Professor Briscoe, who was senior water adviser at the World Bank, absolutely nailed it when he said that the Water Act placed extraordinary faith in the views of scientists. The act stipulated that 'science will determine what the environment needs' and that the task for government, including the Murray-Darling Basin Authority, is then just to 'do what science tells it to do', Professor Briscoe said. This decision-making process effectively excludes asking the thousands of people living and working in the basin—those to be most affected by the new Basin Plan—to use their knowledge and expertise to review and evaluate the science, he asserted. Never a truer word was said. He said that it was the job of science to map out options, indicating clearly the enormous uncertainties which underlie any scenario linking water and environmental outcomes. But it was up to government to decide the necessary trade-offs and value judgments and then to take responsibility for its decisions and to make those decisions transparent to the public.

In his advisory role on the Basin Plan, Professor Briscoe said:

In all of my years of public service, often in very sensitive environments, I had never been subject to such an elaborate “confidentiality” process as that embodied in the preparation of the Guide to the Basin Plan.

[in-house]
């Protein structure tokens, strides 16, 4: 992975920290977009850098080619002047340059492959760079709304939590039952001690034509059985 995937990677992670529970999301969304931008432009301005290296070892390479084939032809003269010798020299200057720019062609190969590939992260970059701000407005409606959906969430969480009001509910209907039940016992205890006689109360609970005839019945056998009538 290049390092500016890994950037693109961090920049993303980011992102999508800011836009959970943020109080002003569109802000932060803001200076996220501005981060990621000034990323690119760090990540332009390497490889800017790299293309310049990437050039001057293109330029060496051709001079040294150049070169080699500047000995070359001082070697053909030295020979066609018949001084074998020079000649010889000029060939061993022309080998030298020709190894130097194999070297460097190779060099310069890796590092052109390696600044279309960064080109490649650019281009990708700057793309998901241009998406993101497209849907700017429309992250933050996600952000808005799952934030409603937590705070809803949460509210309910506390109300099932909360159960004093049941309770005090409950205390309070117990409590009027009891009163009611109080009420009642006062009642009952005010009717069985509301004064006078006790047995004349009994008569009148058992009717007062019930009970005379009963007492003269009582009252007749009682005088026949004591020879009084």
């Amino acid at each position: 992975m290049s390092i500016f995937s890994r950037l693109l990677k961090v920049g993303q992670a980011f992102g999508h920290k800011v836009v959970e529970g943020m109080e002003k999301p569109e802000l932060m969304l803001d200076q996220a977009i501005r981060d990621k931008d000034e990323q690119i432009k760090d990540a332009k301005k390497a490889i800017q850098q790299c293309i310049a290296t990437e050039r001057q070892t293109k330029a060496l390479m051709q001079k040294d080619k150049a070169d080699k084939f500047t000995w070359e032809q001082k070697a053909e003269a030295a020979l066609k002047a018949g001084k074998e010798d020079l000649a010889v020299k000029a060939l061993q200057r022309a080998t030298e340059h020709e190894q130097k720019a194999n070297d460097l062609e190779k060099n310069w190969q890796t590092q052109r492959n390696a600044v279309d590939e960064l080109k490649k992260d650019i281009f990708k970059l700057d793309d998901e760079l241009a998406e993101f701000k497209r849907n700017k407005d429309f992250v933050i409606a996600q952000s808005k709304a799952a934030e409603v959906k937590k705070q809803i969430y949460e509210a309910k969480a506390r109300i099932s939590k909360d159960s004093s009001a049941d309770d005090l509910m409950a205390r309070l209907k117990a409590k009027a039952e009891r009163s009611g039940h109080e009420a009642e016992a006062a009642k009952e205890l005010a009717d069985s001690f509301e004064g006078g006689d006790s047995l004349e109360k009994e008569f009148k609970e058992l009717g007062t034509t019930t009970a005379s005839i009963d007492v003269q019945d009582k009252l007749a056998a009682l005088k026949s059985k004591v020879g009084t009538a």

He said that time and again he was told by many professionals, community leaders, farmers and state politicians who had made Australia the widely acknowledged world leader in arid zone water management that they were excluded from the process of developing the Basin Plan.

On 14 October 2010, just six days after the original guide to the draft to the Basin Plan was made public, more than 7,000 people descended on the Yoogali Club at Griffith to voice their objection. I say 'objection', singular, because they spoke as one. They were united, and people power won that day. The Labor government took notice—it had to; it was forced to—and tasked the new House of Representatives Standing Committee on Regional Australia with conducting an exhaustive inquiry into the impact of the guide.